4g

Everything Everywhere's 4GBritain Campaign Provokes Wrath From Rival Networks (Updated With O2, Vodafone and Three Statements)

By Kat Hannaford on at

More and more of the analogue spectrum is being switched off ahead of Ofcom's 4G auction later this year. But Everything Everywhere, having previously decried the delayed roll-out of the faster data services, has stepped up its lobbying of the government, with the launch of their 4GBritain campaign today. And Vodafone isn't happy -- again.

A bit of back-story: Everything Everywhere announced back in March that it was going to dump a section of its 3G service running on the 1800MHz spectrum band, so it could rush out 4G this year, without being forced to wait for Ofcom's auction which will see the UK's networks sharpening their elbows to compete for the limited spectrum space ahead of the 2014-2015 commercial roll-out.

Ofcom backed its initiative at first, but following complaints from Vodafone and O2 that this would give Everything Everywhere a huge leg-up, the regulations body extended the response period to the proposal, meaning yet more delays for the service.

Vodafone stated that it "seriously doubts that consumers’ best interests will be served by giving one company a significant head start," and O2 voiced concern that "Ofcom’s other proposal to allow one operator to launch 4G early on its existing spectrum is contradictory to its objective of delivering a competitive market environment with four competing players. This could expose the process to further risk of delay."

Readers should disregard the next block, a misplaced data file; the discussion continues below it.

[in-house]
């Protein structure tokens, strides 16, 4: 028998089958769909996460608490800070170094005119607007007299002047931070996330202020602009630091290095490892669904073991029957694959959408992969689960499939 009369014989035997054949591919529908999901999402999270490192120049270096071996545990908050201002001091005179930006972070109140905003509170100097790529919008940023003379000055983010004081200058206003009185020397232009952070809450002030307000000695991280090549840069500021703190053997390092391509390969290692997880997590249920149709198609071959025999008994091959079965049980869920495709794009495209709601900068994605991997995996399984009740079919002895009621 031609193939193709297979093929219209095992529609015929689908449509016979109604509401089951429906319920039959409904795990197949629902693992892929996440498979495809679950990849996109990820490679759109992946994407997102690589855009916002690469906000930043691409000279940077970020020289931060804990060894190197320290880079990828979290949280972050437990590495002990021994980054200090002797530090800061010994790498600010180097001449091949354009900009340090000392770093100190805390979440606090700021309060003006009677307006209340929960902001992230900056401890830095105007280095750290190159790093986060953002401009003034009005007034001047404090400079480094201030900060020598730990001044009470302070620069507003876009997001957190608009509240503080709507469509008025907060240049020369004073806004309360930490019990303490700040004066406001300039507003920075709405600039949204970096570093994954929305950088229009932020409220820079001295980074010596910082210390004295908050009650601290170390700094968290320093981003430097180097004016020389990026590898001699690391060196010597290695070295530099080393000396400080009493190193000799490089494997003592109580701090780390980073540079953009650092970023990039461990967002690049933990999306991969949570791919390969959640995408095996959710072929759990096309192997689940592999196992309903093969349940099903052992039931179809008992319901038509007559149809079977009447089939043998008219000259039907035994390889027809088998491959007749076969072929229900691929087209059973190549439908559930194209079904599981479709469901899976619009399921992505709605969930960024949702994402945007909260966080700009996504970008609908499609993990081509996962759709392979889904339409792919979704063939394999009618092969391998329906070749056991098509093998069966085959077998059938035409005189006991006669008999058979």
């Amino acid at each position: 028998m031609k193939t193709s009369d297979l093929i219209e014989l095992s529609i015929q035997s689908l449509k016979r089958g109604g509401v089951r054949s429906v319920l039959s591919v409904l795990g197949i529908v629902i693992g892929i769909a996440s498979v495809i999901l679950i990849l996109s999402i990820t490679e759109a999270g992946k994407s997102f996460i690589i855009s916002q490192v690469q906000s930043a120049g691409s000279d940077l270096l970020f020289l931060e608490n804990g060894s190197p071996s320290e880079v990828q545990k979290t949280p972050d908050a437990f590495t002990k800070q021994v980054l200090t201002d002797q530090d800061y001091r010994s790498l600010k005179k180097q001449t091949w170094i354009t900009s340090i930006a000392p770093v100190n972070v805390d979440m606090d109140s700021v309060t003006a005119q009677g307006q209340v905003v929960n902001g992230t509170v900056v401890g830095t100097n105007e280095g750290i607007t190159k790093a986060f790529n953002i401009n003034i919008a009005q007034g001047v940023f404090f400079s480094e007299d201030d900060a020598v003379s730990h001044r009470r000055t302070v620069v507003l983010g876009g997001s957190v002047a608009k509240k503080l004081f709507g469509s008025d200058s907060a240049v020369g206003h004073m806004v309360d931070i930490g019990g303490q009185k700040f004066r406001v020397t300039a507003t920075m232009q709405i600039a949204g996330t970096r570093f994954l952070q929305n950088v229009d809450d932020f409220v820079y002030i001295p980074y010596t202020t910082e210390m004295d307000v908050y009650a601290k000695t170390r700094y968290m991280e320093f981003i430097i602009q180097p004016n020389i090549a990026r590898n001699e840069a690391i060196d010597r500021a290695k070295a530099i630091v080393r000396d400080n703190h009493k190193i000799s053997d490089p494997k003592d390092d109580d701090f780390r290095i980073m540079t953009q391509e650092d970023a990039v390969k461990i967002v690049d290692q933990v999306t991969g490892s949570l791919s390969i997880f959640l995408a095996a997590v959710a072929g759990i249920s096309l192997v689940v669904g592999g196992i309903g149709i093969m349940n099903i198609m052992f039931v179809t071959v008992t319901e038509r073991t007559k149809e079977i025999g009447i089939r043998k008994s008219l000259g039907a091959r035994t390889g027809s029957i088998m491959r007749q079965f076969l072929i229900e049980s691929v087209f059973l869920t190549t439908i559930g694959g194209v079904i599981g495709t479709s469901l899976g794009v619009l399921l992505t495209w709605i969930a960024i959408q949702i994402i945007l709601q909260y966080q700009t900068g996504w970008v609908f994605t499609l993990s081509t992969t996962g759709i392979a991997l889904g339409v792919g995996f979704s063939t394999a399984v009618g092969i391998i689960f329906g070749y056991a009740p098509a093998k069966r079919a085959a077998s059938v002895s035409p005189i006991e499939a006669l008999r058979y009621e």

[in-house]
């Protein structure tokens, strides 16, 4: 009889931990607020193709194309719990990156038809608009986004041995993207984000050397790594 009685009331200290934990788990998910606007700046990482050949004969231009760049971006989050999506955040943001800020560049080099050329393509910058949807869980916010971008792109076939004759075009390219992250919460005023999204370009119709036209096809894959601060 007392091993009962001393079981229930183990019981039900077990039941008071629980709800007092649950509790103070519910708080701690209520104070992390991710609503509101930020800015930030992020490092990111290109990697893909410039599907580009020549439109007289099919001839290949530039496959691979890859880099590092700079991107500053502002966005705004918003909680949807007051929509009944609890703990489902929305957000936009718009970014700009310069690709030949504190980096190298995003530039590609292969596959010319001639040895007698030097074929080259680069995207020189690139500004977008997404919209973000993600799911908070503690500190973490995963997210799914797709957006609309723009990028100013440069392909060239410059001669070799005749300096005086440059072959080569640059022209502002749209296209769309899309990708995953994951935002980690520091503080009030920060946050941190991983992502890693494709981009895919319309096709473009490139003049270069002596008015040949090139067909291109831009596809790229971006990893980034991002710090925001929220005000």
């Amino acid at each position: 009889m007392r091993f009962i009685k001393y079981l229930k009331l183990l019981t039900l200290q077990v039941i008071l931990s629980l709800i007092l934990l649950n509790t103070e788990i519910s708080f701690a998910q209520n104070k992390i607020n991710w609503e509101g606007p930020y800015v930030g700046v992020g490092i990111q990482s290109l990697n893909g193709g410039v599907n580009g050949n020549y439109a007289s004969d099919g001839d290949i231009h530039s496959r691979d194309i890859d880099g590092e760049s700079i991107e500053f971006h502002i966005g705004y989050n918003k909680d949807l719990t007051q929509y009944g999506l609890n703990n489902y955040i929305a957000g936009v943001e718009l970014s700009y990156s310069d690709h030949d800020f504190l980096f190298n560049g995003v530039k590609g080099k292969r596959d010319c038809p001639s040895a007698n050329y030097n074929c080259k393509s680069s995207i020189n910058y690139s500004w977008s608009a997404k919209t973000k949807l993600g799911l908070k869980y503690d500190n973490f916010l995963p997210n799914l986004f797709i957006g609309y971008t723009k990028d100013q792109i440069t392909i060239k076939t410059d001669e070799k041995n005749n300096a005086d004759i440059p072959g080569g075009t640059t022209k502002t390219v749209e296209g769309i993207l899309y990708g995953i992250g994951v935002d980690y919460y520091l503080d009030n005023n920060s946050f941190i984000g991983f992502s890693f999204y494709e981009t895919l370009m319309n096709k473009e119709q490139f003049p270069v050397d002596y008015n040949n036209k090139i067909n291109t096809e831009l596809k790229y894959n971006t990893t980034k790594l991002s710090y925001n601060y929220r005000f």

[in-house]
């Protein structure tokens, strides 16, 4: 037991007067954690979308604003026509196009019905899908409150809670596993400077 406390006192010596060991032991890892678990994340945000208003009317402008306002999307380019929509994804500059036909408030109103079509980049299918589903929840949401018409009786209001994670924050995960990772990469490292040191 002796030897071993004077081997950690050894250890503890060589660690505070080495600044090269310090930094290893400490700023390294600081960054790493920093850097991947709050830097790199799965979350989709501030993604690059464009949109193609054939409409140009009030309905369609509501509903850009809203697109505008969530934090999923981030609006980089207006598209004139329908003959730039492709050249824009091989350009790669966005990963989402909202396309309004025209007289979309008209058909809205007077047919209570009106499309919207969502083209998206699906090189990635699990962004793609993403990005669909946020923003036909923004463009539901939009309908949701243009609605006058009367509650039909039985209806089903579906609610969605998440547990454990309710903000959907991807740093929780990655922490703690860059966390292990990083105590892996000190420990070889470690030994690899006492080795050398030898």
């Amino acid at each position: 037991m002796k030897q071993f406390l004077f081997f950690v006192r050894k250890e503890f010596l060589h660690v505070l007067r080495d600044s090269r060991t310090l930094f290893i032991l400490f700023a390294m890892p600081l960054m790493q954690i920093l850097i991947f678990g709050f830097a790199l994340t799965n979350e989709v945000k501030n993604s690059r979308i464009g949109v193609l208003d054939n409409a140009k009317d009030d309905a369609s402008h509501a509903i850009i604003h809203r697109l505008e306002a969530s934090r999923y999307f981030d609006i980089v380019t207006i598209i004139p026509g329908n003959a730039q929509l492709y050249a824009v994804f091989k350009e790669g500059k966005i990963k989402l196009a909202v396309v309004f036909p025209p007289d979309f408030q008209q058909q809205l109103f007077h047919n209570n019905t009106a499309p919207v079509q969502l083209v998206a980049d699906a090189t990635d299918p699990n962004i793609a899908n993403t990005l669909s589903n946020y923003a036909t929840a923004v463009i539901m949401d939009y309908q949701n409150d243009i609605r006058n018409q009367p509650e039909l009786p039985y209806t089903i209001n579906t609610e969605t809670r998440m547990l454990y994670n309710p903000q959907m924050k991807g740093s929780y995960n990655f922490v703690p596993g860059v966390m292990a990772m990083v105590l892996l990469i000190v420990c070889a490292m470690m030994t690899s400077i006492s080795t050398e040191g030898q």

With the launch of the 4GBritain campaign today (disclosure: Gizmodo UK, and our sister-publications T3 and TechRadar have signed the campaign, in the consumers' best interests of receiving 4G speeds sooner rather than later; along with Countryside Alliance, Huawei, Virgin Media and TheTrainline.com), the government is being lobbied to "do whatever is necessary to move forward," with equal support given to all networks rather than just Everything Everywhere's consumer brands T-Mobile and Orange.

Despite Everything Everywhere's altruistic aims, the other networks are pretty pissed that they were either approached too late to throw significant weight behind the campaign, which they're also arguing is only serving EE's best interests.

Vodafone was only approached to join the campaign three days ago, on Friday the 27th April. A Vodafone spokesperson supplied us with the following statement, directed at Everything Everywhere:

“Thank you for your offer to become involved with 4G Britain but as we have only just been informed of it we’ve not been given the detailed information needed to fully understand the intention behind it. Rest assured that Vodafone is very excited by the prospect of bringing 4G services to Britain not least because we have already launched this technology in several other markets."

"We have made it clear on many occasions that we believe a competitive market for 4G services will bring real benefits to consumers, businesses and the wider British economy. We’re already asking the Government and regulator to make sure that everyone can launch this technology as soon as possible. We strongly believe that a competitive market for 4G services – as exists in other European markets – is in the best interests of everyone.”